A poem by Sarah Tait in response to ‘Canterbury Tales on a Cockcrow Morning’

October 27th, 2012 § 0 comments

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Sarah Tait’s poem ‘Taxi’, written in response to the stories ‘On the road to Canterbury’ and ‘I tell you, the taxi driver said’ from Canterbury Tales on a Cockcrow Morning by Maggie Harris. The poem was read as part of 7 Tales, 7 Days and Nights, 7 Poems at the Canterbury Festival 2012.

Taxi
Waiting at the rank
cigarette flaring molten ash
as he draws the invisible gas
deep into pulsing lungs
watching smoke curl to nothing
thinking ‘so many stars tonight,
so many stars.’
The rumble of carriages
as the last train leaves
the crunch of heels on gravel
as he waits, hopeful for a fare
for a chat – for company on this longest night
of so many stars,
so many stars.
Cathedral floodlit –
stone warmed by halogen,
layer upon layer of chiselled adoration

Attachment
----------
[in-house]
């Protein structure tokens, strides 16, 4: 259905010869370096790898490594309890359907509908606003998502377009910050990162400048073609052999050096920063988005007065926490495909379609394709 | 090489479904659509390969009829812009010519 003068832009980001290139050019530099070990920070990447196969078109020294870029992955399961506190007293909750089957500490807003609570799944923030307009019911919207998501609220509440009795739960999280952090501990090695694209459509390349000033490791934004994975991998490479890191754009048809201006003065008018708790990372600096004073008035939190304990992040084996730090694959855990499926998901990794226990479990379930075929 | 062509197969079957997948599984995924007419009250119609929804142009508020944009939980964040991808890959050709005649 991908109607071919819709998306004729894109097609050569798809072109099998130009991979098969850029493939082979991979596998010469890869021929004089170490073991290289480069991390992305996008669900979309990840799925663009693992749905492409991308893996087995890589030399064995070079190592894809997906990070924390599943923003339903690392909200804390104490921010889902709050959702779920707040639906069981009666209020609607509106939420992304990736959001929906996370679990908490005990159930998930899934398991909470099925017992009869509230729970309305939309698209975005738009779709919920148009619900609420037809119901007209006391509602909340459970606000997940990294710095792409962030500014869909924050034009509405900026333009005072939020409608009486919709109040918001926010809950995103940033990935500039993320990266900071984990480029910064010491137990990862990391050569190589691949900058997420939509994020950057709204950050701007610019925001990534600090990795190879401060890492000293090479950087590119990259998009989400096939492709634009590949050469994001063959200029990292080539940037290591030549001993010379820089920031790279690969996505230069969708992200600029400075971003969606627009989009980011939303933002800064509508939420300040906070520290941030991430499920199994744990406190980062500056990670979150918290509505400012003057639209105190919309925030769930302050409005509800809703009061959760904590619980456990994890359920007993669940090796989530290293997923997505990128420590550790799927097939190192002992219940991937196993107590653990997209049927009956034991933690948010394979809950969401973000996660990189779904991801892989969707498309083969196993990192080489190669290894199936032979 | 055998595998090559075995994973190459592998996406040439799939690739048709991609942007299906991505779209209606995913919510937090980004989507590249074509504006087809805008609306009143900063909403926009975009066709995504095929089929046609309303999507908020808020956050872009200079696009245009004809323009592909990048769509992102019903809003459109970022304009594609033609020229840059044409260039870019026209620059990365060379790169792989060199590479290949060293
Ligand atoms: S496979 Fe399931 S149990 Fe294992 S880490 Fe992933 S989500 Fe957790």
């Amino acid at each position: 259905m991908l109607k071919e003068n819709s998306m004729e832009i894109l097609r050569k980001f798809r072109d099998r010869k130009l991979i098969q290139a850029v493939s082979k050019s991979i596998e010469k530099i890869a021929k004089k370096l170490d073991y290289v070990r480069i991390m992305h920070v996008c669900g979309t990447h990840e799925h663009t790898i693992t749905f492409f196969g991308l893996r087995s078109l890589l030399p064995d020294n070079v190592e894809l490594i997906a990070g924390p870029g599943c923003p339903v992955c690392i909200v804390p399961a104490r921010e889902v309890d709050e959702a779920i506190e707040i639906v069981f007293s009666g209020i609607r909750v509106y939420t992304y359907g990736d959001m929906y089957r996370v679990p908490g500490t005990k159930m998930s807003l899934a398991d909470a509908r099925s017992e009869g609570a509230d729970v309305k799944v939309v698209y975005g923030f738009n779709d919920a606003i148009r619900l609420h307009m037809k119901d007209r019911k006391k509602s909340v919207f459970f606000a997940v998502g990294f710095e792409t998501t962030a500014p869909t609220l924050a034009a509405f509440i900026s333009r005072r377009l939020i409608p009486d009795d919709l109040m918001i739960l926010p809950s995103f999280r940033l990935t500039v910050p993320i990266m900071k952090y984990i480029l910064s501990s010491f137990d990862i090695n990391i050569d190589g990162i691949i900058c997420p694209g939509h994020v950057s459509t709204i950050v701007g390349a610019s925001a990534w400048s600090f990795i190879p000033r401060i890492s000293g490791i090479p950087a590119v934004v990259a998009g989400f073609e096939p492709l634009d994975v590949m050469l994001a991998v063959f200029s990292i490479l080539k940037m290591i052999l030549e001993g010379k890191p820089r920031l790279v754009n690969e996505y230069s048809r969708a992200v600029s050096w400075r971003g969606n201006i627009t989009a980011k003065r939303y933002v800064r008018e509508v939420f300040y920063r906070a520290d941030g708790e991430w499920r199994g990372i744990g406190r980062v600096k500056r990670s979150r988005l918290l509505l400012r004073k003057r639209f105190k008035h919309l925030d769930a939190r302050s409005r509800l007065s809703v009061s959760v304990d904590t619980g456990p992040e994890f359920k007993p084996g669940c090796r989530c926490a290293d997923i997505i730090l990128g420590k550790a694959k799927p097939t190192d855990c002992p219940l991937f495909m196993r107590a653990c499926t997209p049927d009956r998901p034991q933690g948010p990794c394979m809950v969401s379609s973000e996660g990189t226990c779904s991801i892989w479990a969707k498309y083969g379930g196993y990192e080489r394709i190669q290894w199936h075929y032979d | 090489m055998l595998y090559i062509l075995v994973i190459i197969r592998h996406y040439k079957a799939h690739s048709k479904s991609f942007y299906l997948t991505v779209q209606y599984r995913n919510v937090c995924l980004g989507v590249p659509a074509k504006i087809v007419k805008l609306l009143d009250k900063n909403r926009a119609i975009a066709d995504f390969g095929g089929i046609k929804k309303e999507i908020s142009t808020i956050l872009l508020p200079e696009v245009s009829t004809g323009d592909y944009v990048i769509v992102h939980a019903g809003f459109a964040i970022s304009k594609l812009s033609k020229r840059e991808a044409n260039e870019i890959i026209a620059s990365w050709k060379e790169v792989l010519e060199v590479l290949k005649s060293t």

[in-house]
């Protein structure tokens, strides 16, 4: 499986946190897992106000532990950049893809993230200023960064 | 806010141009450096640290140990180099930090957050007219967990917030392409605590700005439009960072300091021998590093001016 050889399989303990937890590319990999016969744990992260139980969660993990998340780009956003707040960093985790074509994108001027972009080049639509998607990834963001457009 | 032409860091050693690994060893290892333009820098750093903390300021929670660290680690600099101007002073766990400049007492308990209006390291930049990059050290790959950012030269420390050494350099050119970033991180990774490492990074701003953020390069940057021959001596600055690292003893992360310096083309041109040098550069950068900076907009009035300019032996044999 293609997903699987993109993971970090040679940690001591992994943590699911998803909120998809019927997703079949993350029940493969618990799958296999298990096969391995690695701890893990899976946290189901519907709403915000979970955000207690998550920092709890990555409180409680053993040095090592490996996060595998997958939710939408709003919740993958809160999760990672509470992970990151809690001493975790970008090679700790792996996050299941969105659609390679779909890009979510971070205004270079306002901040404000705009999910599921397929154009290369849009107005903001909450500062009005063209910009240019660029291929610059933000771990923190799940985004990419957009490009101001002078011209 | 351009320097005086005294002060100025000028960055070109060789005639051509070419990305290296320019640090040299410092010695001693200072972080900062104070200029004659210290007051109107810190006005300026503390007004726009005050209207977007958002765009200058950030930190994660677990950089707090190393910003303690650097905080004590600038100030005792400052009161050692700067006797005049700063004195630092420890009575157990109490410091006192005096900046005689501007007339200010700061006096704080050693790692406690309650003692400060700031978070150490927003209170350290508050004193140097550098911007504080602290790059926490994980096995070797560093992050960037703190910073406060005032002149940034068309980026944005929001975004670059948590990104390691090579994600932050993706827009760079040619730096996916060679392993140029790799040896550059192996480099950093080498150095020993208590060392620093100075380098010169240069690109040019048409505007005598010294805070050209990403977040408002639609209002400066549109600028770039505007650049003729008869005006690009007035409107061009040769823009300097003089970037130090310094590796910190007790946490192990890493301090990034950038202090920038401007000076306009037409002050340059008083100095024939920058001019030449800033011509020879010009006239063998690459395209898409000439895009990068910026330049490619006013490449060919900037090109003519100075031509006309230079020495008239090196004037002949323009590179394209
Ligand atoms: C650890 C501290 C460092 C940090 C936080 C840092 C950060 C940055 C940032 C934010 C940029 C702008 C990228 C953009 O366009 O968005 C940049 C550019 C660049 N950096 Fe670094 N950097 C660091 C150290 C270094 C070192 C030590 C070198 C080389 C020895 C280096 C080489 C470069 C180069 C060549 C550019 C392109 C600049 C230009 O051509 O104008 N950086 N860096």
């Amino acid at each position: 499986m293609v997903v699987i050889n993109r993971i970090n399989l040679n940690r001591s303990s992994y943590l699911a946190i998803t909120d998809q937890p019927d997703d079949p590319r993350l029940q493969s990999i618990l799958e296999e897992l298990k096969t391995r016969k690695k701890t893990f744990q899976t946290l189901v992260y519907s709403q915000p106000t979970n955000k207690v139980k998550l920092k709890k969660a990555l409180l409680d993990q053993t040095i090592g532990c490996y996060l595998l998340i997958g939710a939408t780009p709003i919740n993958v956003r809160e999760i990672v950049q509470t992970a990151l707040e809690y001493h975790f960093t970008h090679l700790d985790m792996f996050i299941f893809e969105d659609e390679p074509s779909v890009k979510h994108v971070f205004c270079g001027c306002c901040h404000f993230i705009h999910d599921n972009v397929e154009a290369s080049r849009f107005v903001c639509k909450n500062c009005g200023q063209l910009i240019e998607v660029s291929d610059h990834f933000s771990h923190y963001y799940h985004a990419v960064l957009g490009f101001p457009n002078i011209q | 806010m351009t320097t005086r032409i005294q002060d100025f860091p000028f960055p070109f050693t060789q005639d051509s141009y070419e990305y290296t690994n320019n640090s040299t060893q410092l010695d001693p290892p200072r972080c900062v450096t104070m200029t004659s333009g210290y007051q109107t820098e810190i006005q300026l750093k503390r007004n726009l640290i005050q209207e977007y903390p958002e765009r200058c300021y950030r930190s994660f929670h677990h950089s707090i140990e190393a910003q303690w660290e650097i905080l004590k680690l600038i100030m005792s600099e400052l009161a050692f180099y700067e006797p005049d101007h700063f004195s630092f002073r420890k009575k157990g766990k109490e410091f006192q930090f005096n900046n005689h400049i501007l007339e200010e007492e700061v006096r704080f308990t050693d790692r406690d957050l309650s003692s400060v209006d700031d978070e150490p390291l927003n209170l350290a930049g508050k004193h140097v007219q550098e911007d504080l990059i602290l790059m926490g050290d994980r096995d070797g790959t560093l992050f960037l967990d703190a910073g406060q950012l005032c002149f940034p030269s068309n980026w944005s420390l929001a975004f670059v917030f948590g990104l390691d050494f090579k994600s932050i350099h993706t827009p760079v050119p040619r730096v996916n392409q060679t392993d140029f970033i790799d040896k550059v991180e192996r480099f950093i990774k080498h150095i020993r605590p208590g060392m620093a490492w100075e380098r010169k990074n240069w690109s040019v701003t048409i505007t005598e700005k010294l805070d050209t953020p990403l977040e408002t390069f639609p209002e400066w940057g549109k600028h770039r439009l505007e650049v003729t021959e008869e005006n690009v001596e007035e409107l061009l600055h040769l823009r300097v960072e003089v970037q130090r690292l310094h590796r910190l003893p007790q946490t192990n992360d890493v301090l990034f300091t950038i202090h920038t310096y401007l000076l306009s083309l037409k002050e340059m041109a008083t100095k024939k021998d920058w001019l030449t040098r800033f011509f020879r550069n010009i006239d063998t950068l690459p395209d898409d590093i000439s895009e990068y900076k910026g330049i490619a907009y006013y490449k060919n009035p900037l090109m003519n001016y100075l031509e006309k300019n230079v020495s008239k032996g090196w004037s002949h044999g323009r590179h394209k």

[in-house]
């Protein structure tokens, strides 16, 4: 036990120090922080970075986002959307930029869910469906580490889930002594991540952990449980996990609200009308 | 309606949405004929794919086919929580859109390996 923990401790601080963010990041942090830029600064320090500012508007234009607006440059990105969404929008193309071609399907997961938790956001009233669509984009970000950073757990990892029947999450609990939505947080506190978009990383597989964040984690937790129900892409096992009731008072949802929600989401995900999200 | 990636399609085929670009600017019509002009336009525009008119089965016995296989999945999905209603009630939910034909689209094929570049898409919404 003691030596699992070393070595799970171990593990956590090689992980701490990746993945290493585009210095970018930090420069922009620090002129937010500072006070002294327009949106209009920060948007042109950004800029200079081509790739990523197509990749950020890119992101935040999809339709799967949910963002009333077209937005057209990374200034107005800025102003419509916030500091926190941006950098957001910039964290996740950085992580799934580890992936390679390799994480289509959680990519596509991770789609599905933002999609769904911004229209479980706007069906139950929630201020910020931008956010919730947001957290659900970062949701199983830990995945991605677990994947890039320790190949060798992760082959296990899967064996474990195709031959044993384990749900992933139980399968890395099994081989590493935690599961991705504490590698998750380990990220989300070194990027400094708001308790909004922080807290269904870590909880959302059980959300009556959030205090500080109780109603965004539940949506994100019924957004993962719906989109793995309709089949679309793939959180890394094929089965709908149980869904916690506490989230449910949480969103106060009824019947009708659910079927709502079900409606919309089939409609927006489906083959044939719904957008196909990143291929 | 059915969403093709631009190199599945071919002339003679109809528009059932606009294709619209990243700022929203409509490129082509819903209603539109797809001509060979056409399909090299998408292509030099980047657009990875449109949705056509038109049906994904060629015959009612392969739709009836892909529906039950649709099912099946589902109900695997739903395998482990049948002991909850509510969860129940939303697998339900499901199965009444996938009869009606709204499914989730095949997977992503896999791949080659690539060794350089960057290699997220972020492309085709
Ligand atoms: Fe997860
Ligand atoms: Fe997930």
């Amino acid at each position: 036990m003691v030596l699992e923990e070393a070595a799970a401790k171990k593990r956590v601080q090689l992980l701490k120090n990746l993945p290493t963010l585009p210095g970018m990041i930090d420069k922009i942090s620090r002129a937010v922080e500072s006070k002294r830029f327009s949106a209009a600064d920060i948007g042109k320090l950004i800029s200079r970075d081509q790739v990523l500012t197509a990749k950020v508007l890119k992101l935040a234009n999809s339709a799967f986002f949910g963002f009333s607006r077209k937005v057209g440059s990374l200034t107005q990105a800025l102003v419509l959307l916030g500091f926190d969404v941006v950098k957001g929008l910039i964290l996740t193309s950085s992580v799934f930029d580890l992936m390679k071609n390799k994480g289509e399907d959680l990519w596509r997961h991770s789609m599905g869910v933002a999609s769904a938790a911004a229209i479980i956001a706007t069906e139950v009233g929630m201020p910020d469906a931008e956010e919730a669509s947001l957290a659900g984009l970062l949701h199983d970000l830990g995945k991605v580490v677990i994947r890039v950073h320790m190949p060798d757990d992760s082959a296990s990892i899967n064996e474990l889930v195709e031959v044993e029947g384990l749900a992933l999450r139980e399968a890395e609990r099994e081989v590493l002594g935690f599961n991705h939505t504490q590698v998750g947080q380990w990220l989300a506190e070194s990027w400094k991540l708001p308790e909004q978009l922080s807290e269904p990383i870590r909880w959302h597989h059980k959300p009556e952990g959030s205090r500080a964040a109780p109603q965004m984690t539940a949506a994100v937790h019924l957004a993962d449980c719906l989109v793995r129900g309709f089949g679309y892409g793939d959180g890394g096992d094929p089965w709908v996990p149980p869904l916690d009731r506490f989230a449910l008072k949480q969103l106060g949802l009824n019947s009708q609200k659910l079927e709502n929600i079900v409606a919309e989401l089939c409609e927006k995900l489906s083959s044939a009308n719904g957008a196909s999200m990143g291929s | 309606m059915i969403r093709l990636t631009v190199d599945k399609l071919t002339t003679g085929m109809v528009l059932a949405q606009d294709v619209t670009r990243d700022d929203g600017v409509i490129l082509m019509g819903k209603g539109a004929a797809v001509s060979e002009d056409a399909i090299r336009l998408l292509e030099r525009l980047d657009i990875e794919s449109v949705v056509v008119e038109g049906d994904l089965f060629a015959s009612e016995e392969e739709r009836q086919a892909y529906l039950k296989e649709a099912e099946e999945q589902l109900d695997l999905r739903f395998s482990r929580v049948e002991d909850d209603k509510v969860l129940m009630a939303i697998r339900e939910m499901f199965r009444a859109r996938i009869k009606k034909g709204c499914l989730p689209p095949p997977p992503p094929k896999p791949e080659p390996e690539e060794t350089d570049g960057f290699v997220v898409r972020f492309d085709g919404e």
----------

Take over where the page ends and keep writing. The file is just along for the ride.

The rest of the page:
piled atom on atom bound and inert
as his gaze lifts to the darkness
and the many stars
of this thousand-years night.
The clink of change
as he fingers his takings,
calls in to the operator
just to hear a voice, share a script
as time quietly stretches and loops
round the stars as he waits,
waits for the pilgrims and zealots
and tourists and martyrs
and passion and science
and mystery and conceit
all in and out and out and in
of his journey through forever
thinking ‘so many stars tonight,
so many stars.’

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